You see, our neighborhood is thick with trees. I’m talking 50-60 foot oaks and pines. Trees that litter acorns EVERYWHERE. Trees that block out the sun.  Trees that have made all the other neighbors give up on dreams of back-yard gardens and instead trudge 2 miles down the road to the community garden to stake out plots next to the air strip.

But not Donna. She still successfully harvests tomatoes from her yard. Not many, but enough to satisfy her needs. How does she do it?

She looks for the light.

Her yard and garden doesn’t look like much now. But trust me, she’s strategically planted a few tomato plants here, a few there. She knows which square feet of her yard get the most sun throughout the course of the day, and she uses that to get the most out of her garden.  In a few weeks, those mangy patches of green will be exploding with bright, juicy red tomatoes. Big Boys. Betty Girls.

Yep, she seeks out the light.

Her gardening strategy exemplifies how I as a believer should live. Amidst all the kinds of darkness in this world—the hate, the bigotry, the violence, the lack of justice—I need to seek out the Light so that my life can blossom and bear fruit. I need to tend to it faithfully, every day, just like Donna waters and weeds her tomato plants. I need roots that run deep and leaves that turn upward reaching for the Light. I need to shine in the light, for my Jesus.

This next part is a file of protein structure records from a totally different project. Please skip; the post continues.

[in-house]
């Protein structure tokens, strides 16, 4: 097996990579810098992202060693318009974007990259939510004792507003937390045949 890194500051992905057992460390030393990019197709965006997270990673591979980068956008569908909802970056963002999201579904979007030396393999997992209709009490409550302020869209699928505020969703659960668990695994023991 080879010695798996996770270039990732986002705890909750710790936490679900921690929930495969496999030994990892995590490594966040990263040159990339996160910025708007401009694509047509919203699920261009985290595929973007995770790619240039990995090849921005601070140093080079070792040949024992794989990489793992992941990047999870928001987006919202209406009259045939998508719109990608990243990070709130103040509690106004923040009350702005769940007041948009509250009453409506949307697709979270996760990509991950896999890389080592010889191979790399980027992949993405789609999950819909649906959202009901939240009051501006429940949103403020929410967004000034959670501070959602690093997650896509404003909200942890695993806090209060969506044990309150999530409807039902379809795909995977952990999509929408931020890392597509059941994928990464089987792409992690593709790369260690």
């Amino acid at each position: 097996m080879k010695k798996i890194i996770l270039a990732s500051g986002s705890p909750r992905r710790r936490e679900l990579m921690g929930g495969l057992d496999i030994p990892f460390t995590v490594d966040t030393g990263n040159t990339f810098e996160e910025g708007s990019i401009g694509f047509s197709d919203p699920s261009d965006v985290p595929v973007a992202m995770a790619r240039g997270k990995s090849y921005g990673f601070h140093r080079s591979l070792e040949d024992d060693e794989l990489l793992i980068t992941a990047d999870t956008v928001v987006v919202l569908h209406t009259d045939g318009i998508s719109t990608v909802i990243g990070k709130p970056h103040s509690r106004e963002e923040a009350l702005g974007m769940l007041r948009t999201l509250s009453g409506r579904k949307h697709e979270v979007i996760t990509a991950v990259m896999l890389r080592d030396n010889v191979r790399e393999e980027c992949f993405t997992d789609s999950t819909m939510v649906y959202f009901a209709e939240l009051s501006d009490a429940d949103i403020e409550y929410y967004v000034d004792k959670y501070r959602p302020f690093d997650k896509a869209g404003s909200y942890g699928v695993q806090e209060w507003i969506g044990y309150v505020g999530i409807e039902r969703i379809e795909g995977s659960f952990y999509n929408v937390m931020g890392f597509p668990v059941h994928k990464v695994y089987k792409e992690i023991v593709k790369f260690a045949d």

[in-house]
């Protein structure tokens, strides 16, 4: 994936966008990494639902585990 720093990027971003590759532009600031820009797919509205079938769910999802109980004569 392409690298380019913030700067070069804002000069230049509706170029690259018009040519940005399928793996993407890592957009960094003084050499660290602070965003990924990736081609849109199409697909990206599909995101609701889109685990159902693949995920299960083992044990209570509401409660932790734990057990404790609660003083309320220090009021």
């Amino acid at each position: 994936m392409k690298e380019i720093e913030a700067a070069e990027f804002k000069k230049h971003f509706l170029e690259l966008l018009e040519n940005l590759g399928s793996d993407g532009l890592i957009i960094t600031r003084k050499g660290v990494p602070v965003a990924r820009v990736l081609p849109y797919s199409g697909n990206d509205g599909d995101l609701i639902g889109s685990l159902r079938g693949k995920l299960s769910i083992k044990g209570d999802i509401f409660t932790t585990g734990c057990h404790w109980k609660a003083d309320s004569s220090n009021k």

For you were once darkness, but now you are light in the Lord. Live as children of light.                                                                                                                                        Ephesians 5:8

Shine with me, won't you?

LuAnn Kern

Friday, July 15, 2016

The Mighty in the Mundane

Isn’t it funny how the smallest jobs can turn into the biggest chore sometimes? Folding socks is a mindless and mundane task but it’s also one that I despise. It’s a chore that I grudgingly commit to because if I didn’t my family would have drawers full of mismatched socks. My neat, orderly world would cease to exist and then I’d have a meltdown. My meltdown would create chaos in the lives of those around me, causing ripples of turmoil that could go on for miles. So you see I’m actually doing you a favor by keeping all the socks folded. You’re welcome.

Aside from sock folding there are other projects that might seem trivial but have far greater impact than we can imagine. How many times have we said, “It’s just a blog post. It’s not like I’m out there fighting crime or saving lives.” Or “It’s just a casserole. Next week that family will return my empty dish and won’t even remember I made it.” Or “I only scrubbed the bathroom. I’m allergic to teaching children and I can’t sing so I clean but who cares? Nobody notices anyway.”

Oh but they do. Everyone notices and here’s the thing about those small, seemingly insignificant tasks. They might seem miniscule to us but to God they’re downright fantastical. 

For the eyes of the Lord run to and fro throughout the whole earth, to show Himself strong on behalf of those whose heart is loyal to Him…2 Chronicles 16:9a

The fact is that God’s ways are not our ways. We can’t begin to guess how our minor and mundane tasks are shaping the world around us. There’s a much larger picture that we simply cannot see. All we know is that we are driven to act by the power alive inside of us propelling us forward. We’ll never know how far reaching that ripple spreads. This above all else should compel us to maintain speed and keep the socks folded.

Knee-deep in the dark load,

Sunday, July 10, 2016

Dogs on an Elevator